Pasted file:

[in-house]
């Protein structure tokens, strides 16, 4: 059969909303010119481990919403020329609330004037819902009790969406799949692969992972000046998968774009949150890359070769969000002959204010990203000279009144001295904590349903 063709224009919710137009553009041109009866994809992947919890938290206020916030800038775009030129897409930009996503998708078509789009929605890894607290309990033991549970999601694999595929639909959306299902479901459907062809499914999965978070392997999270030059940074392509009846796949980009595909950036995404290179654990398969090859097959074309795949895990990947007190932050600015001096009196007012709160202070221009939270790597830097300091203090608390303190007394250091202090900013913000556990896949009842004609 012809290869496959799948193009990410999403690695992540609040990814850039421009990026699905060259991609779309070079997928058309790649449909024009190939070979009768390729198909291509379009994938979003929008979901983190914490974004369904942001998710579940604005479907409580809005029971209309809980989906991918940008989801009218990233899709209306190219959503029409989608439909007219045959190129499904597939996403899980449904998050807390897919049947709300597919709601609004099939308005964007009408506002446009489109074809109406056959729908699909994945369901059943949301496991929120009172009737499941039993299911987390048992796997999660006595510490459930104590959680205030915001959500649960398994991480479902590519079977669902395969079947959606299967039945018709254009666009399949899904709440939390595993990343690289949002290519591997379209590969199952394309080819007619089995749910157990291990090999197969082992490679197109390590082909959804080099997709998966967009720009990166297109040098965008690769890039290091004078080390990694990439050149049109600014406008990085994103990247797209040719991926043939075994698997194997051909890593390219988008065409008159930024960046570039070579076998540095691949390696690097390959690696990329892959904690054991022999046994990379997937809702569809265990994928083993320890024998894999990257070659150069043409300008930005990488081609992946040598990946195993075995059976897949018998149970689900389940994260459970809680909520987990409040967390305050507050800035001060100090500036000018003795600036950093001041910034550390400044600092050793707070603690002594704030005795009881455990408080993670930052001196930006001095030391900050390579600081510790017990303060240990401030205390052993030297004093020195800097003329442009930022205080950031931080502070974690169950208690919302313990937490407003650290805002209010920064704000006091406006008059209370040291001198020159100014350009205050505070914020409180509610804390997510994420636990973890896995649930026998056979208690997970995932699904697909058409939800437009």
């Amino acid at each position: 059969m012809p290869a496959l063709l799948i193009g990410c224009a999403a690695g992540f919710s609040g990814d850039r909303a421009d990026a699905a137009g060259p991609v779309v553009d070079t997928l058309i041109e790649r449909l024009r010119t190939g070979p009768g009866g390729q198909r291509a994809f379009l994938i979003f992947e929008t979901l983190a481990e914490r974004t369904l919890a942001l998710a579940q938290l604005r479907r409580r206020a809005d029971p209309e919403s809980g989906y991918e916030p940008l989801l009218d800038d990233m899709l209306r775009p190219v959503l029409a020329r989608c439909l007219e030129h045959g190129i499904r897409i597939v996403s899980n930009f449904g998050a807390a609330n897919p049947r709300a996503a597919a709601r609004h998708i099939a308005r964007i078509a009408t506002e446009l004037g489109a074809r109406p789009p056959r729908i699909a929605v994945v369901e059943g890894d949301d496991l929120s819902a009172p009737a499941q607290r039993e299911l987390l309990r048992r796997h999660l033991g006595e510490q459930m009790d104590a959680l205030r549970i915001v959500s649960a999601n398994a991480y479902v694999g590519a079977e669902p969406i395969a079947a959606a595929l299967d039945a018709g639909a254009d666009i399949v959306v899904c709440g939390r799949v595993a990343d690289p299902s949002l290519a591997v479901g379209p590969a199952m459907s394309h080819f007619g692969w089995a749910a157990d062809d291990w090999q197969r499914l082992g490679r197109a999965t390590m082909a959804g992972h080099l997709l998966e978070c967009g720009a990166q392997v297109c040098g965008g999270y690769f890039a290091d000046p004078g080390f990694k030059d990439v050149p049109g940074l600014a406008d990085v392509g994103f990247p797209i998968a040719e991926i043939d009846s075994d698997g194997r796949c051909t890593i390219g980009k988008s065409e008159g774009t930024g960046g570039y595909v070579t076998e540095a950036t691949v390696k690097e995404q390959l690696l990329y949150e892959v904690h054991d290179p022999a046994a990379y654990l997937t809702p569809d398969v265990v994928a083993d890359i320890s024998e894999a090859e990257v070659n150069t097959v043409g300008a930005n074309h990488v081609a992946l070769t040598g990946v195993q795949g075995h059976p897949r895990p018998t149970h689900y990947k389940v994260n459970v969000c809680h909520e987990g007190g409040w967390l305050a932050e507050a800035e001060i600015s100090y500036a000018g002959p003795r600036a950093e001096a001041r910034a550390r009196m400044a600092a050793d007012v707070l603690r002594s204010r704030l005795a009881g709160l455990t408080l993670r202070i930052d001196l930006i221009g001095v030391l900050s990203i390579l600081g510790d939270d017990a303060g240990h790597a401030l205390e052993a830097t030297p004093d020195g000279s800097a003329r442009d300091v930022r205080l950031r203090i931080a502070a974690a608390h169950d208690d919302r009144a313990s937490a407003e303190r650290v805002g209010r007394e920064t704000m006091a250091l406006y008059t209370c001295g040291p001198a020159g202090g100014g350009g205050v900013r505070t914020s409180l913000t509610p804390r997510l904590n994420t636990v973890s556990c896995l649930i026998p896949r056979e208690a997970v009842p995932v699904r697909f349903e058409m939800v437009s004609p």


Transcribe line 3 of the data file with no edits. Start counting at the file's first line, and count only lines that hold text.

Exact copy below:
């Amino acid at each position: 059969m012809p290869a496959l063709l799948i193009g990410c224009a999403a690695g992540f919710s609040g990814d850039r909303a421009d990026a699905a137009g060259p991609v779309v553009d070079t997928l058309i041109e790649r449909l024009r010119t190939g070979p009768g009866g390729q198909r291509a994809f379009l994938i979003f992947e929008t979901l983190a481990e914490r974004t369904l919890a942001l998710a579940q938290l604005r479907r409580r206020a809005d029971p209309e919403s809980g989906y991918e916030p940008l989801l009218d800038d990233m899709l209306r775009p190219v959503l029409a020329r989608c439909l007219e030129h045959g190129i499904r897409i597939v996403s899980n930009f449904g998050a807390a609330n897919p049947r709300a996503a597919a709601r609004h998708i099939a308005r964007i078509a009408t506002e446009l004037g489109a074809r109406p789009p056959r729908i699909a929605v994945v369901e059943g890894d949301d496991l929120s819902a009172p009737a499941q607290r039993e299911l987390l309990r048992r796997h999660l033991g006595e510490q459930m009790d104590a959680l205030r549970i915001v959500s649960a999601n398994a991480y479902v694999g590519a079977e669902p969406i395969a079947a959606a595929l299967d039945a018709g639909a254009d666009i399949v959306v899904c709440g939390r799949v595993a990343d690289p299902s949002l290519a591997v479901g379209p590969a199952m459907s394309h080819f007619g692969w089995a749910a157990d062809d291990w090999q197969r499914l082992g490679r197109a999965t390590m082909a959804g992972h080099l997709l998966e978070c967009g720009a990166q392997v297109c040098g965008g999270y690769f890039a290091d000046p004078g080390f990694k030059d990439v050149p049109g940074l600014a406008d990085v392509g994103f990247p797209i998968a040719e991926i043939d009846s075994d698997g194997r796949c051909t890593i390219g980009k988008s065409e008159g774009t930024g960046g570039y595909v070579t076998e540095a950036t691949v390696k690097e995404q390959l690696l990329y949150e892959v904690h054991d290179p022999a046994a990379y654990l997937t809702p569809d398969v265990v994928a083993d890359i320890s024998e894999a090859e990257v070659n150069t097959v043409g300008a930005n074309h990488v081609a992946l070769t040598g990946v195993q795949g075995h059976p897949r895990p018998t149970h689900y990947k389940v994260n459970v969000c809680h909520e987990g007190g409040w967390l305050a932050e507050a800035e001060i600015s100090y500036a000018g002959p003795r600036a950093e001096a001041r910034a550390r009196m400044a600092a050793d007012v707070l603690r002594s204010r704030l005795a009881g709160l455990t408080l993670r202070i930052d001196l930006i221009g001095v030391l900050s990203i390579l600081g510790d939270d017990a303060g240990h790597a401030l205390e052993a830097t030297p004093d020195g000279s800097a003329r442009d300091v930022r205080l950031r203090i931080a502070a974690a608390h169950d208690d919302r009144a313990s937490a407003e303190r650290v805002g209010r007394e920064t704000m006091a250091l406006y008059t209370c001295g040291p001198a020159g202090g100014g350009g205050v900013r505070t914020s409180l913000t509610p804390r997510l904590n994420t636990v973890s556990c896995l649930i026998p896949r056979e208690a997970v009842p995932v699904r697909f349903e058409m939800v437009s004609p």